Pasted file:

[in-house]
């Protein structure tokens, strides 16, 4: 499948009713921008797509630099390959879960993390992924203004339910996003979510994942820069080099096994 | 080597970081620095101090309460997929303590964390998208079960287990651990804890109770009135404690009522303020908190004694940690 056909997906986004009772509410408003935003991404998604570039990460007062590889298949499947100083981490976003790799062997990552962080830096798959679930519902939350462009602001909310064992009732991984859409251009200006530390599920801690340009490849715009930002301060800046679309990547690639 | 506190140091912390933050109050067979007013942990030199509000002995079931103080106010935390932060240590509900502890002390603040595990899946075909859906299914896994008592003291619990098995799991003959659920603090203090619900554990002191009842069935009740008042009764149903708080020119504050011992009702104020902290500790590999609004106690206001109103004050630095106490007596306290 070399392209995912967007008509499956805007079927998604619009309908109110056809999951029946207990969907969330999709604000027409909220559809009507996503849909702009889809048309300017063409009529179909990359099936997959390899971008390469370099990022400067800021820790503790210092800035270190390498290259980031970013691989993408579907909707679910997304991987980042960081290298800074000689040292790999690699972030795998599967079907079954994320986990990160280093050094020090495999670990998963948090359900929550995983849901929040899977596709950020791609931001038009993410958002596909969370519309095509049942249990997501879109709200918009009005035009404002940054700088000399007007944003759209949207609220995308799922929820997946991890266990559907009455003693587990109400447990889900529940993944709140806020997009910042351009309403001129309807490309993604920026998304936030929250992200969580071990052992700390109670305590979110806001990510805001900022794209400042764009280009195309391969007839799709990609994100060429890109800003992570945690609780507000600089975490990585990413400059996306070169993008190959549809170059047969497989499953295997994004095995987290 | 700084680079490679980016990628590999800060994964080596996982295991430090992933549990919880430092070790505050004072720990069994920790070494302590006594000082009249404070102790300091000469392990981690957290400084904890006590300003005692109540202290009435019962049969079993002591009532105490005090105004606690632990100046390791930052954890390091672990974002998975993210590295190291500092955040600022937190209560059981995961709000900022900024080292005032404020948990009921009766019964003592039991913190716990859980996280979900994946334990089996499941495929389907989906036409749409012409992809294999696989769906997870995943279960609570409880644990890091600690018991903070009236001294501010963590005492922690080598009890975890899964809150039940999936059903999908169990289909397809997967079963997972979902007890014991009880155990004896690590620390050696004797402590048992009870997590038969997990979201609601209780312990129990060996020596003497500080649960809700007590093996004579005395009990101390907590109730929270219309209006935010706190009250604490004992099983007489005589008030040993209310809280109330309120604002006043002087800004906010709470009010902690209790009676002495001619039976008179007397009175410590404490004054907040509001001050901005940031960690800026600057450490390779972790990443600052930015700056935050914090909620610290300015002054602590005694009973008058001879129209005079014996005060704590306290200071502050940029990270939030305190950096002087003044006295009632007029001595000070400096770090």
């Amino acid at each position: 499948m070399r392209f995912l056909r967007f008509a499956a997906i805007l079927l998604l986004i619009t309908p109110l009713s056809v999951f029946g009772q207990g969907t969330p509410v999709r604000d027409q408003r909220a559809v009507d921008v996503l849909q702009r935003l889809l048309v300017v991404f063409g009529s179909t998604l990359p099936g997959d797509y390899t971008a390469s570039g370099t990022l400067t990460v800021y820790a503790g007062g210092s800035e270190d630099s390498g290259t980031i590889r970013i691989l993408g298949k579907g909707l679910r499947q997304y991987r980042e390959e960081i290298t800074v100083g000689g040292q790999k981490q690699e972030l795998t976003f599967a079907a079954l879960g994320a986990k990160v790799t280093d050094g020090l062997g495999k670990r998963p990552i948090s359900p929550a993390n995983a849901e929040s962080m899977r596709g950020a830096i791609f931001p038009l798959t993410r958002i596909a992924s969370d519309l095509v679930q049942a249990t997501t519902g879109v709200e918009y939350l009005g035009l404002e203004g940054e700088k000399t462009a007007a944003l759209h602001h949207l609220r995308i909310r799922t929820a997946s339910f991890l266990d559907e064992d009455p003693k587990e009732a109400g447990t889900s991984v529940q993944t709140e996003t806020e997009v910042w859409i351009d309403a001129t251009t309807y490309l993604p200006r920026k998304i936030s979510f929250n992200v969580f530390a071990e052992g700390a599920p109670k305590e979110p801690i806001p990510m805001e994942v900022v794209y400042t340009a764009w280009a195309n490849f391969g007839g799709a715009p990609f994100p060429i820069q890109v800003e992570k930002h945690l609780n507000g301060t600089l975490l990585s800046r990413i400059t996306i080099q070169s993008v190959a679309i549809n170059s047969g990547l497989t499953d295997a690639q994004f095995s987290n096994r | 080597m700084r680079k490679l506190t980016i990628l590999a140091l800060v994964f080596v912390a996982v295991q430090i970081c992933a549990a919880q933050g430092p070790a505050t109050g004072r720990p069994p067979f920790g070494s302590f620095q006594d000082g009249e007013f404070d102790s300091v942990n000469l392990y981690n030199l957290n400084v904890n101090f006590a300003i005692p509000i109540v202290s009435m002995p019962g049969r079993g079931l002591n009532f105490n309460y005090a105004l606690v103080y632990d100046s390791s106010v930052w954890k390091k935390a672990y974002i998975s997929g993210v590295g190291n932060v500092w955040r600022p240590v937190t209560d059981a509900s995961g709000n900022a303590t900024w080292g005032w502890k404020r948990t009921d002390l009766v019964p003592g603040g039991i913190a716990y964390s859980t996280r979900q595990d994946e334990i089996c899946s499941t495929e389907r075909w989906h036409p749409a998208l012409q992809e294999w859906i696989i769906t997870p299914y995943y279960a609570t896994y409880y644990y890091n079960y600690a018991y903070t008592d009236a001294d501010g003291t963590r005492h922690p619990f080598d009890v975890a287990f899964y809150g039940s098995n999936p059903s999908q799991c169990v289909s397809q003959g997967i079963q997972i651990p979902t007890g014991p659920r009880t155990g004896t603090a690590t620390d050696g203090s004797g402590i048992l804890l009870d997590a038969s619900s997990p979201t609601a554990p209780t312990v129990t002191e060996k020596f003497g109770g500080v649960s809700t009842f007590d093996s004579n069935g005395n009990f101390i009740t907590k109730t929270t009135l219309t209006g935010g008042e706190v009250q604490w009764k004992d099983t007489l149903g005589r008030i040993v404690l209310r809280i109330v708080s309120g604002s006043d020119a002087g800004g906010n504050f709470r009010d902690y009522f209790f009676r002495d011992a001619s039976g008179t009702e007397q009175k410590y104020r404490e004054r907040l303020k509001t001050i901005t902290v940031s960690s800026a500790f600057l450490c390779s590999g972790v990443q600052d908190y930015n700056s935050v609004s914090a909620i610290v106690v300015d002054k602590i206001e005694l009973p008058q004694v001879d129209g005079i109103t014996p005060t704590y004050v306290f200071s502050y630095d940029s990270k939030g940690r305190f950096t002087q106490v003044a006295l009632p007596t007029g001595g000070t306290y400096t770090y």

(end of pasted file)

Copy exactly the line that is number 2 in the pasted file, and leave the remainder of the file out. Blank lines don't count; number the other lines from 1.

């Protein structure tokens, strides 16, 4: 499948009713921008797509630099390959879960993390992924203004339910996003979510994942820069080099096994 | 080597970081620095101090309460997929303590964390998208079960287990651990804890109770009135404690009522303020908190004694940690 056909997906986004009772509410408003935003991404998604570039990460007062590889298949499947100083981490976003790799062997990552962080830096798959679930519902939350462009602001909310064992009732991984859409251009200006530390599920801690340009490849715009930002301060800046679309990547690639 | 506190140091912390933050109050067979007013942990030199509000002995079931103080106010935390932060240590509900502890002390603040595990899946075909859906299914896994008592003291619990098995799991003959659920603090203090619900554990002191009842069935009740008042009764149903708080020119504050011992009702104020902290500790590999609004106690206001109103004050630095106490007596306290 070399392209995912967007008509499956805007079927998604619009309908109110056809999951029946207990969907969330999709604000027409909220559809009507996503849909702009889809048309300017063409009529179909990359099936997959390899971008390469370099990022400067800021820790503790210092800035270190390498290259980031970013691989993408579907909707679910997304991987980042960081290298800074000689040292790999690699972030795998599967079907079954994320986990990160280093050094020090495999670990998963948090359900929550995983849901929040899977596709950020791609931001038009993410958002596909969370519309095509049942249990997501879109709200918009009005035009404002940054700088000399007007944003759209949207609220995308799922929820997946991890266990559907009455003693587990109400447990889900529940993944709140806020997009910042351009309403001129309807490309993604920026998304936030929250992200969580071990052992700390109670305590979110806001990510805001900022794209400042764009280009195309391969007839799709990609994100060429890109800003992570945690609780507000600089975490990585990413400059996306070169993008190959549809170059047969497989499953295997994004095995987290 | 700084680079490679980016990628590999800060994964080596996982295991430090992933549990919880430092070790505050004072720990069994920790070494302590006594000082009249404070102790300091000469392990981690957290400084904890006590300003005692109540202290009435019962049969079993002591009532105490005090105004606690632990100046390791930052954890390091672990974002998975993210590295190291500092955040600022937190209560059981995961709000900022900024080292005032404020948990009921009766019964003592039991913190716990859980996280979900994946334990089996499941495929389907989906036409749409012409992809294999696989769906997870995943279960609570409880644990890091600690018991903070009236001294501010963590005492922690080598009890975890899964809150039940999936059903999908169990289909397809997967079963997972979902007890014991009880155990004896690590620390050696004797402590048992009870997590038969997990979201609601209780312990129990060996020596003497500080649960809700007590093996004579005395009990101390907590109730929270219309209006935010706190009250604490004992099983007489005589008030040993209310809280109330309120604002006043002087800004906010709470009010902690209790009676002495001619039976008179007397009175410590404490004054907040509001001050901005940031960690800026600057450490390779972790990443600052930015700056935050914090909620610290300015002054602590005694009973008058001879129209005079014996005060704590306290200071502050940029990270939030305190950096002087003044006295009632007029001595000070400096770090």